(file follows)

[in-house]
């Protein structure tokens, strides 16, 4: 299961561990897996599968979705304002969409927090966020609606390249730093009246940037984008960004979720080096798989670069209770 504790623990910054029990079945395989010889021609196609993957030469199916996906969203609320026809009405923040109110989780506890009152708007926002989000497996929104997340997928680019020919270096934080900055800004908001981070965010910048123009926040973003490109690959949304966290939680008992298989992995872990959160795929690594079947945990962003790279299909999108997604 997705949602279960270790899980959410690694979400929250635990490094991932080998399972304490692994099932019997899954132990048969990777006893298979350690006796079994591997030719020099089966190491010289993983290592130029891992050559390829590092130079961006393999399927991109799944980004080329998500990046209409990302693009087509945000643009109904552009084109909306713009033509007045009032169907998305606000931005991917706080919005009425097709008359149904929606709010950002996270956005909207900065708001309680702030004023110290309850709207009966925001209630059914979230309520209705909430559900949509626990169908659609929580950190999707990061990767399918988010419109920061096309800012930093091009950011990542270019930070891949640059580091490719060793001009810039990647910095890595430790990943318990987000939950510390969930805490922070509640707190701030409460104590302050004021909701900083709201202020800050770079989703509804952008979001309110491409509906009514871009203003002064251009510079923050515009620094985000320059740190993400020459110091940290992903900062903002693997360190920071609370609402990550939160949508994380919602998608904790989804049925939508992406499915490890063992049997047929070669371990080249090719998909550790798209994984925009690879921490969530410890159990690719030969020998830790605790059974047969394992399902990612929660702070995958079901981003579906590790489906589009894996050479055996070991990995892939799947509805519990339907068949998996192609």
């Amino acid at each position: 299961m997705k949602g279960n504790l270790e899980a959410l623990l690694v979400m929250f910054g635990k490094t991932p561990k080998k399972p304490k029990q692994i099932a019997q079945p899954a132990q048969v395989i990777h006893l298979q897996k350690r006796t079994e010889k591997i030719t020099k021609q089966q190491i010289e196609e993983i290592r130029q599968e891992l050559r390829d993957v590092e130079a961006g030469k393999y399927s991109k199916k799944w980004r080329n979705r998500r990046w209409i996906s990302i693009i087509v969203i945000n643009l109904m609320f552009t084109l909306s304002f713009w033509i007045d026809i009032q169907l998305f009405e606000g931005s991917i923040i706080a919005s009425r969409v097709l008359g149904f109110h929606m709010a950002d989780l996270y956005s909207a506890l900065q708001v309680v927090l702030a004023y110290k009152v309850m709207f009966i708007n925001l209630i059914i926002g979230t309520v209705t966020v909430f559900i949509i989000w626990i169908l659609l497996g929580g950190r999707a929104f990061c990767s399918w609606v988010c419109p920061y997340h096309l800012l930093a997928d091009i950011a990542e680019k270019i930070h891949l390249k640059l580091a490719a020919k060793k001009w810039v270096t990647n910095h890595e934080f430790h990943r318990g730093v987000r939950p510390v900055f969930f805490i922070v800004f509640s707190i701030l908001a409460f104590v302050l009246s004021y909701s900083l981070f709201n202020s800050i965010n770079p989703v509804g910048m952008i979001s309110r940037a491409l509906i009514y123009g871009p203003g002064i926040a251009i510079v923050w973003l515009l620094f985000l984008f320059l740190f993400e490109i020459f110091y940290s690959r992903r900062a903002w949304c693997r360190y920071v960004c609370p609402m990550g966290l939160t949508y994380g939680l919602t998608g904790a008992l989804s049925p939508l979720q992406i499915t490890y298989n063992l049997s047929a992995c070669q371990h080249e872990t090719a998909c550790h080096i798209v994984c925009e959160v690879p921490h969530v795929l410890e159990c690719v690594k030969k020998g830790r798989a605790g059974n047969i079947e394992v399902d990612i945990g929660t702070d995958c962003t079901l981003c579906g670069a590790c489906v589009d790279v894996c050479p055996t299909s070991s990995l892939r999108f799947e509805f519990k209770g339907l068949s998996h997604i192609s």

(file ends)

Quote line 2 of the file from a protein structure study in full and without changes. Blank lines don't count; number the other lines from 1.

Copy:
């Protein structure tokens, strides 16, 4: 299961561990897996599968979705304002969409927090966020609606390249730093009246940037984008960004979720080096798989670069209770 504790623990910054029990079945395989010889021609196609993957030469199916996906969203609320026809009405923040109110989780506890009152708007926002989000497996929104997340997928680019020919270096934080900055800004908001981070965010910048123009926040973003490109690959949304966290939680008992298989992995872990959160795929690594079947945990962003790279299909999108997604 997705949602279960270790899980959410690694979400929250635990490094991932080998399972304490692994099932019997899954132990048969990777006893298979350690006796079994591997030719020099089966190491010289993983290592130029891992050559390829590092130079961006393999399927991109799944980004080329998500990046209409990302693009087509945000643009109904552009084109909306713009033509007045009032169907998305606000931005991917706080919005009425097709008359149904929606709010950002996270956005909207900065708001309680702030004023110290309850709207009966925001209630059914979230309520209705909430559900949509626990169908659609929580950190999707990061990767399918988010419109920061096309800012930093091009950011990542270019930070891949640059580091490719060793001009810039990647910095890595430790990943318990987000939950510390969930805490922070509640707190701030409460104590302050004021909701900083709201202020800050770079989703509804952008979001309110491409509906009514871009203003002064251009510079923050515009620094985000320059740190993400020459110091940290992903900062903002693997360190920071609370609402990550939160949508994380919602998608904790989804049925939508992406499915490890063992049997047929070669371990080249090719998909550790798209994984925009690879921490969530410890159990690719030969020998830790605790059974047969394992399902990612929660702070995958079901981003579906590790489906589009894996050479055996070991990995892939799947509805519990339907068949998996192609």